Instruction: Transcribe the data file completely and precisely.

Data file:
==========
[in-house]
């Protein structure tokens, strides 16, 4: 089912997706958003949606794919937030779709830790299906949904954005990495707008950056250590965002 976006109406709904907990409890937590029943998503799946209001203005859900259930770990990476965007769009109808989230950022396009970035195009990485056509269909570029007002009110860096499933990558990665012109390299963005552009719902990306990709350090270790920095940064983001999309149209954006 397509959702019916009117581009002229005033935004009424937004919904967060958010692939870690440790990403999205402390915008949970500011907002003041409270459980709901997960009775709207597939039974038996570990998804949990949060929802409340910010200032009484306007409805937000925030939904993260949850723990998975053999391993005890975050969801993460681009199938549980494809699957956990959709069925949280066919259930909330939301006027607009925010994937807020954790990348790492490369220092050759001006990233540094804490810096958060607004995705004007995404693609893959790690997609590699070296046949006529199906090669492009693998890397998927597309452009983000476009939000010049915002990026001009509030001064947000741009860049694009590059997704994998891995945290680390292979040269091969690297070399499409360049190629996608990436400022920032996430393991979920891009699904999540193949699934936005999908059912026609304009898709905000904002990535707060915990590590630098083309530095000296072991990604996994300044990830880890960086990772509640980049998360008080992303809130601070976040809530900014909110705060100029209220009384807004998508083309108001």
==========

[in-house]
């Protein structure tokens, strides 16, 4: 089912997706958003949606794919937030779709830790299906949904954005990495707008950056250590965002 976006109406709904907990409890937590029943998503799946209001203005859900259930770990990476965007769009109808989230950022396009970035195009990485056509269909570029007002009110860096499933990558990665012109390299963005552009719902990306990709350090270790920095940064983001999309149209954006 397509959702019916009117581009002229005033935004009424937004919904967060958010692939870690440790990403999205402390915008949970500011907002003041409270459980709901997960009775709207597939039974038996570990998804949990949060929802409340910010200032009484306007409805937000925030939904993260949850723990998975053999391993005890975050969801993460681009199938549980494809699957956990959709069925949280066919259930909330939301006027607009925010994937807020954790990348790492490369220092050759001006990233540094804490810096958060607004995705004007995404693609893959790690997609590699070296046949006529199906090669492009693998890397998927597309452009983000476009939000010049915002990026001009509030001064947000741009860049694009590059997704994998891995945290680390292979040269091969690297070399499409360049190629996608990436400022920032996430393991979920891009699904999540193949699934936005999908059912026609304009898709905000904002990535707060915990590590630098083309530095000296072991990604996994300044990830880890960086990772509640980049998360008080992303809130601070976040809530900014909110705060100029209220009384807004998508083309108001």